Conclusions: Prolonged sleep duration may be a marker of early neurodegeneration and hence a useful clinical tool to identify those at a higher risk of progressing to clinical dementia within 10 years.

          Acoustic Enhancement of Sleep Slow Oscillations and Concomitant Memory Improvement in Older Adults

          http://journal.frontiersin.org/artic...017.00109/full

          Acoustic stimulation methods applied during sleep in young adults can increase slow wave activity (SWA) and improve sleep-dependent memory retention. It is unknown whether this approach enhances SWA and memory in older adults, who generally have reduced SWA compared to younger adults. Additionally, older adults are at risk for age-related cognitive impairment and therefore may benefit from non-invasive interventions. The aim of this study was to determine if acoustic stimulation can increase SWA and improve declarative memory in healthy older adults. Thirteen participants 60–84 years old completed one night of acoustic stimulation and one night of sham stimulation in random order. During sleep, a real-time algorithm using an adaptive phase-locked loop modeled the phase of endogenous slow waves in midline frontopolar electroencephalographic recordings. Pulses of pink noise were delivered when the upstate of the slow wave was predicted. Each interval of five pulses (“ON interval”) was followed by a pause of approximately equal length (“OFF interval”). SWA during the entire sleep period was similar between stimulation and sham conditions, whereas SWA and spindle activity were increased during ON intervals compared to matched periods during the sham night. The increases in SWA and spindle activity were sustained across almost the entire five-pulse ON interval compared to matched sham periods. Verbal paired-associate memory was tested before and after sleep. Overnight improvement in word recall was significantly greater with acoustic stimulation compared to sham and was correlated with changes in SWA between ON and OFF intervals. Using the phase-locked-loop method to precisely target acoustic stimulation to the upstate of sleep slow oscillations, we were able to enhance SWA and improve sleep-dependent memory storage in older adults, which strengthens the theoretical link between sleep and age-related memory integrity.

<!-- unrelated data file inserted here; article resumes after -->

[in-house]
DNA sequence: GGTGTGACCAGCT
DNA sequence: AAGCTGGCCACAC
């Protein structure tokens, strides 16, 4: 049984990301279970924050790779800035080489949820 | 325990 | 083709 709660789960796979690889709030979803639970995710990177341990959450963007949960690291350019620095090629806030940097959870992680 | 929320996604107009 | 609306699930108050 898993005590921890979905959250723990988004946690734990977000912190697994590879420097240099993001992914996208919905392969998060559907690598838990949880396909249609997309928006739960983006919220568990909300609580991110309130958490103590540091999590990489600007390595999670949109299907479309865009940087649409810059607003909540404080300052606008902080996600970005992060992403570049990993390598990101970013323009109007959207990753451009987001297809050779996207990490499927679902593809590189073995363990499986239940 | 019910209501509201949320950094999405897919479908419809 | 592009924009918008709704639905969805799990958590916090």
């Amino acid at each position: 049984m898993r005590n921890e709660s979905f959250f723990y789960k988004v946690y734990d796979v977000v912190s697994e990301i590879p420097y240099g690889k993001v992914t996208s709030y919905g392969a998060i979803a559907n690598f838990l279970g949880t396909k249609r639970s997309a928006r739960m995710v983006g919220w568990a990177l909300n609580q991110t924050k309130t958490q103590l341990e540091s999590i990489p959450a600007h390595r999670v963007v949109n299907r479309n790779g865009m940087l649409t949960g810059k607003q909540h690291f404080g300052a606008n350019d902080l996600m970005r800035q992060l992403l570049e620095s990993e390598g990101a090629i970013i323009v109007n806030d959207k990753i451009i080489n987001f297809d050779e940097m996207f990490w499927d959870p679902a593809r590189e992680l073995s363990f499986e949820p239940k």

Sleep in older adults is characterized by frequent awakenings and a prominent reduction in REM, SWS, and SWA (Ohayon et al., 2004; Edwards et al., 2010). Although word pair recall in older adults has been associated with duration of non-REM/REM sleep cycles (Mazzoni et al., 1999), REM sleep deprivation has been shown to have no effect on memory consolidation (Hornung et al., 2007). Much is unknown about the specific mechanisms of age-related changes in sleep physiology, but recent evidence suggests that gray-matter atrophy in the medial prefrontal cortex underlies age-related decline in SWA (Mander et al., 2013b). SWA has indeed been shown to be associated with declarative memory performance in older adults (Westerberg et al., 2012; Mander et al., 2013b). Given this evidence implicating SWA, it is biologically plausible that memory storage can be enhanced in older adults by promoting slow wave synchronization during sleep.




          Update 26/04/2017





          Longer sleep is associated with lower BMI and favorable metabolic profiles in UK adults: Findings from the National Diet and Nutrition Survey